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Tremper Mound and Earthworks

From Ohio History Central

The Tremper Mound and Earthworks are located in Scioto County, Ohio about five miles north of Portsmouth on a plateau overlooking the Scioto River. The Hopewell culture (100 B.C. to 500 A.D.) -- an archaeological periodization pre-contact American Indian people based on shared cultures and technologies -- are thoughts to have built the Tremper Mound and many of the earthworks in the Portsmouth area.

The Tremper Earthworks included an earthen enclosure roughly in the shape of an oval with flattened sides. The oval was 480 feet by 407 feet with an opening in the southwestern part of the enclosure. At the center of the enclosure was a large, irregularly-shaped mound. Some people believed it was an effigy mound built in the shape of an animal, such as a tapir or even an elephant. Neither of these creatures lived in North America at the time the mound was built. It is still not clear if the mound had been built as an effigy.

William C. Mills, of the Ohio Historical Society (now the Ohio History Connection), excavated the Tremper Mound in 1915. At the base of the mound, he discovered numerous postmolds that revealed the outline of an ancient wooden structure 200 feet long by 100 feet wide. The pattern of postmolds showed that there had been a main building with several smaller chambers at the eastern end.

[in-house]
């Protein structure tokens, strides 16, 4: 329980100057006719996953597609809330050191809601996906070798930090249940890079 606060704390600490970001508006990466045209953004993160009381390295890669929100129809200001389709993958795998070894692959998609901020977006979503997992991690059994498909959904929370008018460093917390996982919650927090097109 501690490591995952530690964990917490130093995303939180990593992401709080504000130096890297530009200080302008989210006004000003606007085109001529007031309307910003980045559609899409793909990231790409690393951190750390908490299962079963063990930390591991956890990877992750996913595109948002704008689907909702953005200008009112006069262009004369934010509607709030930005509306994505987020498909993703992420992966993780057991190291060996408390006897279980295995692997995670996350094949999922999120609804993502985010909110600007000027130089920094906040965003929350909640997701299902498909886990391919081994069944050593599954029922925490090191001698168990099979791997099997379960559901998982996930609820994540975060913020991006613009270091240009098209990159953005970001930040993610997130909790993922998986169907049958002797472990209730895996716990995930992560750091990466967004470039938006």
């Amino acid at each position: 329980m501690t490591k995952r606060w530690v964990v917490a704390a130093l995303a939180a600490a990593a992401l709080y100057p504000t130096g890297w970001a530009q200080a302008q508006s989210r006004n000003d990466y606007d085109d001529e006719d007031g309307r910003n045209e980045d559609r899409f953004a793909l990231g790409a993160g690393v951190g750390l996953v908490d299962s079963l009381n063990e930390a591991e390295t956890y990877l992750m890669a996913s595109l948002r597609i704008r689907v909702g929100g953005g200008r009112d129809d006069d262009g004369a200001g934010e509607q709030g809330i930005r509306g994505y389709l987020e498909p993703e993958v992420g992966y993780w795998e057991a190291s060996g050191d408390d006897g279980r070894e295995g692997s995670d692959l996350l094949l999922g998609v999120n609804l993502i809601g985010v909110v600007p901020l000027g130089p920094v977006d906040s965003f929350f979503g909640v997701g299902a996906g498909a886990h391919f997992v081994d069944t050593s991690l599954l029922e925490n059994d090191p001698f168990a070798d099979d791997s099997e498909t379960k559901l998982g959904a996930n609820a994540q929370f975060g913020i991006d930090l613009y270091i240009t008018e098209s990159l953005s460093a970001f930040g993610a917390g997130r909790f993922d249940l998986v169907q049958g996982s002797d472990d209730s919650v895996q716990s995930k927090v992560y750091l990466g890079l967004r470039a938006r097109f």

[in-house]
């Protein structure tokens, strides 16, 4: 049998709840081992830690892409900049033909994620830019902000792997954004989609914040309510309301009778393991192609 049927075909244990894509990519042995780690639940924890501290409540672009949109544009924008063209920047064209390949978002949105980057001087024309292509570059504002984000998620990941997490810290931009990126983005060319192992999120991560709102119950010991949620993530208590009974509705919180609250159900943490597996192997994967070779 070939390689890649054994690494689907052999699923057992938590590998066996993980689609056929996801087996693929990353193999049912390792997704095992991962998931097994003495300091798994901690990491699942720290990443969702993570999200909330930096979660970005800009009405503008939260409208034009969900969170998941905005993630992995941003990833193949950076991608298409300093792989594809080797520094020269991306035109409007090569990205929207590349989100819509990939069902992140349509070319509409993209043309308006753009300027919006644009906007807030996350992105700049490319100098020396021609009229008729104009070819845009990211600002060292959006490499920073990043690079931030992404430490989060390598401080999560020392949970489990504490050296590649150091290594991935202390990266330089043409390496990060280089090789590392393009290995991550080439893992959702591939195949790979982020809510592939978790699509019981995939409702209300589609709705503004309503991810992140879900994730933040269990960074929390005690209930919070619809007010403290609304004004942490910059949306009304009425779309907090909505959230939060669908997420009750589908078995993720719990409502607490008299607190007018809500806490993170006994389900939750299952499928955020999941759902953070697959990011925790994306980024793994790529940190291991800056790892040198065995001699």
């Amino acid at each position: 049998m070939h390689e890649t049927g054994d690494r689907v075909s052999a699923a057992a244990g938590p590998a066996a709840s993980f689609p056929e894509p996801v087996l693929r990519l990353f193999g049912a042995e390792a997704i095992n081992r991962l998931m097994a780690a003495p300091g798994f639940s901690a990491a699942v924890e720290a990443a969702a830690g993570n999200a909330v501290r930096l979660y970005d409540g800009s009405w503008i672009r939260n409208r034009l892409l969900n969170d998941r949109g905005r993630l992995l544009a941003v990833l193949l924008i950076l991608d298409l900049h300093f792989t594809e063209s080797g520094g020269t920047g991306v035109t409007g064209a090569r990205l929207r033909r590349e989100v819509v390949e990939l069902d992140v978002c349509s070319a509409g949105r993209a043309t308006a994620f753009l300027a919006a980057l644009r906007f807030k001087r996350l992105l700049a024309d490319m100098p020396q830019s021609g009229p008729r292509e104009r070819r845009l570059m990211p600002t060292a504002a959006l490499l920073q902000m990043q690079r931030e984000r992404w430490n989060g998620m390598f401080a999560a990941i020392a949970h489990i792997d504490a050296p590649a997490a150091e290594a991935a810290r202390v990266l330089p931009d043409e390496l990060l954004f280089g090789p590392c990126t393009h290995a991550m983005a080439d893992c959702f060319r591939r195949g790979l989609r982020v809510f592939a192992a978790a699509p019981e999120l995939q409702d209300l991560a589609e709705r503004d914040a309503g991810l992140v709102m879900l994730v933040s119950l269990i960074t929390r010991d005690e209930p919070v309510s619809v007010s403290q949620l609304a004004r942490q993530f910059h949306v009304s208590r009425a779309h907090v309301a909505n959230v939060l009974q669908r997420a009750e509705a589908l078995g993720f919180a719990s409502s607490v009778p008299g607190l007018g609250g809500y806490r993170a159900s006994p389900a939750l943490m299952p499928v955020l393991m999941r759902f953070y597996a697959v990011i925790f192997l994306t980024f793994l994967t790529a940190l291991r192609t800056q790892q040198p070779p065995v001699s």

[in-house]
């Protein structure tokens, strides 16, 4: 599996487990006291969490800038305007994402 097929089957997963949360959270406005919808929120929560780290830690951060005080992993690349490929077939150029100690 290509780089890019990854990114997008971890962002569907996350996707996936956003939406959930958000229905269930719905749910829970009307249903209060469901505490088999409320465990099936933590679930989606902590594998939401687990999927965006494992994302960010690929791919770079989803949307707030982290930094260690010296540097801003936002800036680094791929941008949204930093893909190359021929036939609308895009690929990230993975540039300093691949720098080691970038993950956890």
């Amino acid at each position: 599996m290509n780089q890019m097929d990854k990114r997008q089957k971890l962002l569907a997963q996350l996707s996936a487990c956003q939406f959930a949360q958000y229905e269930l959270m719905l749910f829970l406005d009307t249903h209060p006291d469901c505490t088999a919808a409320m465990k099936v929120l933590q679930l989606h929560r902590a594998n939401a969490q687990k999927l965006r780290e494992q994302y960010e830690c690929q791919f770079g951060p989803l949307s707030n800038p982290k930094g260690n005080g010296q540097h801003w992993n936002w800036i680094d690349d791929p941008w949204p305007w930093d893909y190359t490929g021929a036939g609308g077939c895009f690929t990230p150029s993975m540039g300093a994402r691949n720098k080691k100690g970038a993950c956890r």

The most significant discovery made at Tremper Mound was a collection of more than 500 objects that had been deliberately broken up and left in one of the eastern side chambers. Included in this deposit were 136 smoking pipes, most of which had been made from catlinite or pipestone. Ninety of these were effigy pipes and were carefully sculpted in the shapes of a variety of creatures. Some of the pipes look like hawks, owls, herons, and cranes. Other pipes resemble bears, wolves, dogs, beavers, cougars, otters, and turtles. American Indian spiritual leaders may have used these pipes, and the animals may represent an individual's guardian spirit. All of these pipes apparently were gathered together, smashed to bits, and buried beneath this mound.

Until recently, it was thought the pipestone used to make the Tremper pipes had been quarried from Ohio pipestone outcrops across the Scioto River from Tremper Mound. Scientific tests now have established that most of the pipes are made from Sterling pipestone from northwestern Illinois.

The Tremper Mound and Earthworks site is listed on the National Register of Historic Places. Many of the Tremper pipes have been restored and are on display at the Ohio Historical Center in Columbus.

Learn more about our effort to inscript several Hopewell Ceremonial Earthworks sites (in Ross County, Licking County, and Warren County) to the UNESCO World Heritage List.

See Also


  1. Byers, A. Martin. The Ohio Hopewell Episode: Paradigm Lost and Paradigm Gained. Akron, OH: University of Akron Press, 2004.
  2. Carr, Christopher, and D. Troy Case, eds. Gathering Hopewell: Society, Ritual, and Ritual Interaction. New York, NY: Kluwer Academic/Plenum Publishers, 2005.
  3. Dancey, William S., and Paul J. Pacheco. Ohio Hopewell Community Organization. Kent State University Press, 1997.

  1. Pangea Productions. Searching for the Great Hopewell Road. N.p.: Pangea Productions, 1998.
  2. Warriner, Gray, producer. Legacy of the Mound Builders. Seattle, WA: Camera One for the National Park Service and the Hopewell Culture National Historical Park, 1994.
  3. Woodward, Susan L., and Jerry N. McDonald. Indian Mounds of the Middle Ohio Valley: A Guide to Mounds and Earthworks of the Adena, Hopewell, Cole, and Fort Ancient People. Lincoln: The University of Nebraska Press, 2002.